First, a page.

The Kalita has three small drainage holes at the bottom which, in addition to the filter paper, allow for an even and controlled drawdown of your brew water, as opposed to the results with one large hole. This helps to standardise your rate of drainage, which in turn provides more consistent results. In testing, we’ve enjoyed great cup quality, clarity and consistency. It’s almost fool proof if you can follow a few basic steps in preparation and brewing.

How do I use it?
Here’s a quick ‘How to’ on brewing with a Kalita:

KALITA WAVE BREW GUIDE

Great brewed coffee should be complex, satisfying and clean. But most of all, it should be easy to repeat! Here’s a good starting point for a rockin’ Kalita brew:

TOOLS

  • Kalita Wave 185
  • Filter papers
  • Grinder
  • Digital sclaes
  • Timer
  • Kettle or urn
  • Cup or vessel

INGREDIENTS AND TARGETS

  • 15g of your favourite CMCR filter roast coffee (lighter than espresso)
  • 280g (or ml) of filtered water or adjust to a Coffee Brew Ratio of 16.7:1(brew water:coffee)
  • Beverage after brew: 250g
  • Target TDS: 1.23% ‐ 1.48%

METHOD

  1. Bring your kettle to the appropriate temp (~94°C).
  2. Insert filter paper into Kalita.
  3. Use hot water to thoroughly rinse filter paper and preheat device.
  4. Grind 15g of coffee at a medium coarseness (18‐22 on a Baratza grinder).
  5. Place Kalita, with pre-wet filter paper on decanting device and scales, add ground coffee and tare the weight.
  6. Pour 50g of 94°C brewing water in the first 15 seconds. This allows the grinds to release the gas they contain and makes it easier to integrate them in to the brew while pouring.
  7. Wait 15 seconds before pouring another 130g of brewing water over 15 seconds (during 0:30‐0:45) in a steady circular motion. Stay in the centre and avoid pouring into the gaps of the filter.
  8. Pour another 100g of brewing water over 15 seconds (during 1:00‐1:15).
  9. After all liquid has dispensed, discard the used filter paper and rinse Kalita.
  10. Sit back, relax and sip your deliciously brewed coffee.

You can buy a Kalita Wave ceramic cup and filter papers from our online shop, happy brewing!

Read more →

Home Brewer: Tips for choosing the right beans

Posted by Stella Cochrane on

When it comes to selecting the right bean for your home brew the offerings can be daunting; with a world of jargon and information to decipher which inevitably ends either grabbing an old faithful or putting your trust in the prettiest packaging. To assist you in taking a new step along your coffee journey we have put together some of the key factors we think you should look for in your beans; unlocking a exciting new world of tastes.

Tip 1: Freshness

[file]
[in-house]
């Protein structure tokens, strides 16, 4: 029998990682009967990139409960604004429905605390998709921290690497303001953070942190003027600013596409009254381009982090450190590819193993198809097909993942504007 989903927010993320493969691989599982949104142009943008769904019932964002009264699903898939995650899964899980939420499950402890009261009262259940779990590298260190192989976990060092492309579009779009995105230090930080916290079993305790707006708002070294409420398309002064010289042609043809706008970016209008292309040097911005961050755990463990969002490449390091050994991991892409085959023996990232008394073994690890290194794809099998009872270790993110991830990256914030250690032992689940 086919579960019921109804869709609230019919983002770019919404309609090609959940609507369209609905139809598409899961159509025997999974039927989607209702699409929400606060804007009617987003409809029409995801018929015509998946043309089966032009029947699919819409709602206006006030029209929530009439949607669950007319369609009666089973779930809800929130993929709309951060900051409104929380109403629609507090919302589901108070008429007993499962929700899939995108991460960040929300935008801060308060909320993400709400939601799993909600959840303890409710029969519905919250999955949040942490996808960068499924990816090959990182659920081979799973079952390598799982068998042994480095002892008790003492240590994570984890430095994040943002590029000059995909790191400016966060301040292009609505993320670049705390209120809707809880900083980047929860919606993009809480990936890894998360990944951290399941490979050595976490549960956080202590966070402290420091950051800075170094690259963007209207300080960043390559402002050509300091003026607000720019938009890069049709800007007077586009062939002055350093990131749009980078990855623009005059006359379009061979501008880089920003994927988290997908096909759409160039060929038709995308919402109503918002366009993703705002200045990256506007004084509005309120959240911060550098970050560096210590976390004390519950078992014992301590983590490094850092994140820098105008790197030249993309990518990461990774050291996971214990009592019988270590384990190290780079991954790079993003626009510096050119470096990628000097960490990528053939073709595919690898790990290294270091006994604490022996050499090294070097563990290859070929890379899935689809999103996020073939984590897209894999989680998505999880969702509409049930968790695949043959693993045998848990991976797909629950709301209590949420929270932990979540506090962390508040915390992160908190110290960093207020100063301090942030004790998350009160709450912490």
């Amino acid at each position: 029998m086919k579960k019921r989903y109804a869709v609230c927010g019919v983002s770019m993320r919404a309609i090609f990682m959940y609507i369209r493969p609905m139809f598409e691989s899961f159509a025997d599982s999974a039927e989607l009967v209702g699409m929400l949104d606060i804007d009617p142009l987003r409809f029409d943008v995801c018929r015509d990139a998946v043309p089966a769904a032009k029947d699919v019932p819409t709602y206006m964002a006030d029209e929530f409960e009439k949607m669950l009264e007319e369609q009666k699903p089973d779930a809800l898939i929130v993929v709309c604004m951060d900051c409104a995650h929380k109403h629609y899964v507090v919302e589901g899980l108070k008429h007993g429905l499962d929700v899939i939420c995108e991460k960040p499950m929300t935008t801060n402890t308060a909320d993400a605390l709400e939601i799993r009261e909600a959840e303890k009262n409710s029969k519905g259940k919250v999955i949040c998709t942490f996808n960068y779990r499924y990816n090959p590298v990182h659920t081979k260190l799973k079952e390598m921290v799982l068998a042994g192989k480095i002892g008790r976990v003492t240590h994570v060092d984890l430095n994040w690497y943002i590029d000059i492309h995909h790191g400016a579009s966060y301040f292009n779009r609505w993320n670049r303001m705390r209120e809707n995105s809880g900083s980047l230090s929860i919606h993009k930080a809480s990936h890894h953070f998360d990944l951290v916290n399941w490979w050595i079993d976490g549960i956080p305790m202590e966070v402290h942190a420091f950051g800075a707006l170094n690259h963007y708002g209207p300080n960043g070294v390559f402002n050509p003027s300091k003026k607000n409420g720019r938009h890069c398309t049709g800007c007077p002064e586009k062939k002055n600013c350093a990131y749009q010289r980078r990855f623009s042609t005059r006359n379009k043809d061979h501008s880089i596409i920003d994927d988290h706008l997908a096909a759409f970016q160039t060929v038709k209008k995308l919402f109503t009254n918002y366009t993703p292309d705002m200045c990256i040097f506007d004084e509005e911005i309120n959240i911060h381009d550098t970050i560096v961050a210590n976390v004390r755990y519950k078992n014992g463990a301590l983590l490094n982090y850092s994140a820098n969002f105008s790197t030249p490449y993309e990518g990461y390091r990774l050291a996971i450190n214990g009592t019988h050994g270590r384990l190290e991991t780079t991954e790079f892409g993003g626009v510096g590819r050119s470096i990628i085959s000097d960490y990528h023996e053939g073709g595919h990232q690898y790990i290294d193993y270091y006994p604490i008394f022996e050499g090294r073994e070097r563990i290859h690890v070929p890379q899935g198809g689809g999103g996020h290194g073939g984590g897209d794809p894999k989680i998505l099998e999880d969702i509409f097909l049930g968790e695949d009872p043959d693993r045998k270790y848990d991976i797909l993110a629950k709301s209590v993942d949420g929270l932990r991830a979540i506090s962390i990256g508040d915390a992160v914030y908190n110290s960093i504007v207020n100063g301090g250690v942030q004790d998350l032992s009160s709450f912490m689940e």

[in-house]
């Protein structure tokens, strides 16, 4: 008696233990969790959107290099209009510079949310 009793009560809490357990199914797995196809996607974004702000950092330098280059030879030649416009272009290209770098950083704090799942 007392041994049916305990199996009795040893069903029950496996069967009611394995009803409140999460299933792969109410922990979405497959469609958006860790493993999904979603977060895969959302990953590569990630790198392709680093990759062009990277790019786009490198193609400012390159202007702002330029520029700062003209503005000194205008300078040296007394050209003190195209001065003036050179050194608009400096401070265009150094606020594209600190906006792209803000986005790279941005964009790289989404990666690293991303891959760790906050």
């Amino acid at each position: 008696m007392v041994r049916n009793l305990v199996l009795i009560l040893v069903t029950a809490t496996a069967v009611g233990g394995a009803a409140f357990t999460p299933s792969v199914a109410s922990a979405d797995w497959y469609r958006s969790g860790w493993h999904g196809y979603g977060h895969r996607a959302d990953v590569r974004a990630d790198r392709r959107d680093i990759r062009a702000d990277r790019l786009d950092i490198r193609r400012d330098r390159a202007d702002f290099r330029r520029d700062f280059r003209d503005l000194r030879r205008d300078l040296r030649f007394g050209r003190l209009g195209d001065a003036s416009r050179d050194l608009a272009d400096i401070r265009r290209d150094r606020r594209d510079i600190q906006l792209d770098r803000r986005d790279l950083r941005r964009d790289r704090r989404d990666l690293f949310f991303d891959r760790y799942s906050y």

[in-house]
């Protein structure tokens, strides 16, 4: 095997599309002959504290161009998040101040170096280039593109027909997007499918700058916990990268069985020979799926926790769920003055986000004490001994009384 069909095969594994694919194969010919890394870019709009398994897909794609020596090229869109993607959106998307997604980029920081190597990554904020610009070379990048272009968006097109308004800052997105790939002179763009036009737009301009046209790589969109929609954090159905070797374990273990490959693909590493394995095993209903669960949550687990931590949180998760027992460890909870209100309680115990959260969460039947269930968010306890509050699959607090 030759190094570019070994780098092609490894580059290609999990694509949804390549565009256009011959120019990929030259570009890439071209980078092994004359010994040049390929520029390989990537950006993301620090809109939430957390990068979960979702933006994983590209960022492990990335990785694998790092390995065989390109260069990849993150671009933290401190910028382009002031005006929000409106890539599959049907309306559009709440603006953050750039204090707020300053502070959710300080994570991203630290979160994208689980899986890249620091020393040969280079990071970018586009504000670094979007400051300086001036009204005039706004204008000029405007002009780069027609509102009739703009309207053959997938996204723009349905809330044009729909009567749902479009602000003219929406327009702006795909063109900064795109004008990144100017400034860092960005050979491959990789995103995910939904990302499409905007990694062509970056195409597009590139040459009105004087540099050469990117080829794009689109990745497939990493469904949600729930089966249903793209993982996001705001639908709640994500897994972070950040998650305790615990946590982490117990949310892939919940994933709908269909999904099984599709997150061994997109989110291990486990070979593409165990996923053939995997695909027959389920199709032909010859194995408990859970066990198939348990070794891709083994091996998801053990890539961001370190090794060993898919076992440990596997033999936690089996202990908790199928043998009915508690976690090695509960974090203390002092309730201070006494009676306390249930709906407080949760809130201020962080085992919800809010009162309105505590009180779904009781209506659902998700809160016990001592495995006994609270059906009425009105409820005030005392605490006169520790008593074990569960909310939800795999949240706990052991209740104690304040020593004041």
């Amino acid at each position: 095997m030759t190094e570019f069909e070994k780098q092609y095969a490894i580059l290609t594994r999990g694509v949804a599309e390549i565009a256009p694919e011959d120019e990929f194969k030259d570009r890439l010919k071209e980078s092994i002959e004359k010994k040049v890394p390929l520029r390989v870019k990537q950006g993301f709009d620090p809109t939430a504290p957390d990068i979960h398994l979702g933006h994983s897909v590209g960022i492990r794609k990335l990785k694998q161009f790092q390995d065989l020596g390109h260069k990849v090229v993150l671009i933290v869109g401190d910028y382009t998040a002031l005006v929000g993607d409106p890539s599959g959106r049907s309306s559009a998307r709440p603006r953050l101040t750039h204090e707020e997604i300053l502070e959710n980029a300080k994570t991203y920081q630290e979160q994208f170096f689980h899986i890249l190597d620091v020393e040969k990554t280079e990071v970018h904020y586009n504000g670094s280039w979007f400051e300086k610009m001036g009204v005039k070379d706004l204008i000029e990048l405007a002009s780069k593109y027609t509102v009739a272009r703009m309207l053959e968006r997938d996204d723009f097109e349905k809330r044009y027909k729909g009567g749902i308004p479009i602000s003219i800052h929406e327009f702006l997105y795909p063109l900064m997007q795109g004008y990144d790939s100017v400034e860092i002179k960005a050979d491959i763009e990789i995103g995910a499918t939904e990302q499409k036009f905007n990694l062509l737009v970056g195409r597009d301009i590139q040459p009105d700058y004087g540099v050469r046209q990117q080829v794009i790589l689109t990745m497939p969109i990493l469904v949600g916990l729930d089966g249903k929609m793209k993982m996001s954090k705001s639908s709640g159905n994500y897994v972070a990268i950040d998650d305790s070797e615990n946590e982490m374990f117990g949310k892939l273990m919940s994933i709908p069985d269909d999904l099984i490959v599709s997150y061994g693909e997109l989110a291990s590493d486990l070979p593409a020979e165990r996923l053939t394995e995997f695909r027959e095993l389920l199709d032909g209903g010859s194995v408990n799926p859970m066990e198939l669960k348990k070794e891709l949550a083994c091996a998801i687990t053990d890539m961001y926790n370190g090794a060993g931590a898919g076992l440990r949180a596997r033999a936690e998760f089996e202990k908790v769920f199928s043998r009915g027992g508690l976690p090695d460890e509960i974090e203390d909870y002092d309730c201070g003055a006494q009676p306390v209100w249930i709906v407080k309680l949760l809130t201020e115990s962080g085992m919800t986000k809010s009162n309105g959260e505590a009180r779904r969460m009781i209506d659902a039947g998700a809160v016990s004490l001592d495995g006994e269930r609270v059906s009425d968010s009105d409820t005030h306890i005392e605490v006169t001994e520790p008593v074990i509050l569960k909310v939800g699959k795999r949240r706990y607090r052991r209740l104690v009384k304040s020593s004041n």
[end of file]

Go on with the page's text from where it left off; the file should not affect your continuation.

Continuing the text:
Coffee is a fruit, a cherry in fact and it is a carefully grown, agricultural product and therefore has a shelf life. Rule of thumb (as with any fruit) - fresh is always best. That's why we label all our bean with their roast date so you can easily identify the products' freshness. 

So when should I look to buy and finish my coffee by? Buy it as freshly roasted as possible and look to use it all up no later than three weeks after the printed roast date for maximum enjoyment. The ideal ‘peak’ flavour times are usually found between day 7 and 14, which will be the norm for most of the great cafes you visit. You can still potentially look to use beans for up to 4 weeks, but most of the time, after day 14 the quality and flavour intensity will start to fade and leave you with some very flat cups and sad faces.

Tip 2: Roast Profile

You should adjust your roast profile according to your preferred brewing method but here at CMCR we only roast to light or medium as we find this brings out the best bean characteristics ranging from fruity and herby to nutty and chocolatey. We call these espresso and filter roast, catchy names right?

So what is the difference? An espresso roast coffee has been developed in the roaster for longer, increasing caramelisation and body, which suits being prepared on an espresso machine to extract delicious elixir. It is generally more robust so it can stand up to the heat and pressure exerted by the machine during brewing. On the other hand, filter roasted coffee has been developed less in order to retain more of the sparkling acidity and delicate flavour perfect for a pour-over or immersion brew.

Dark roasts tend to have a much more smoky and spicy flavour which we feel masks the true flavour of the bean. However, this is a purely subjective and you may find that a darker roast suits your particular taste buds - only way to find out is to drink lots of coffee!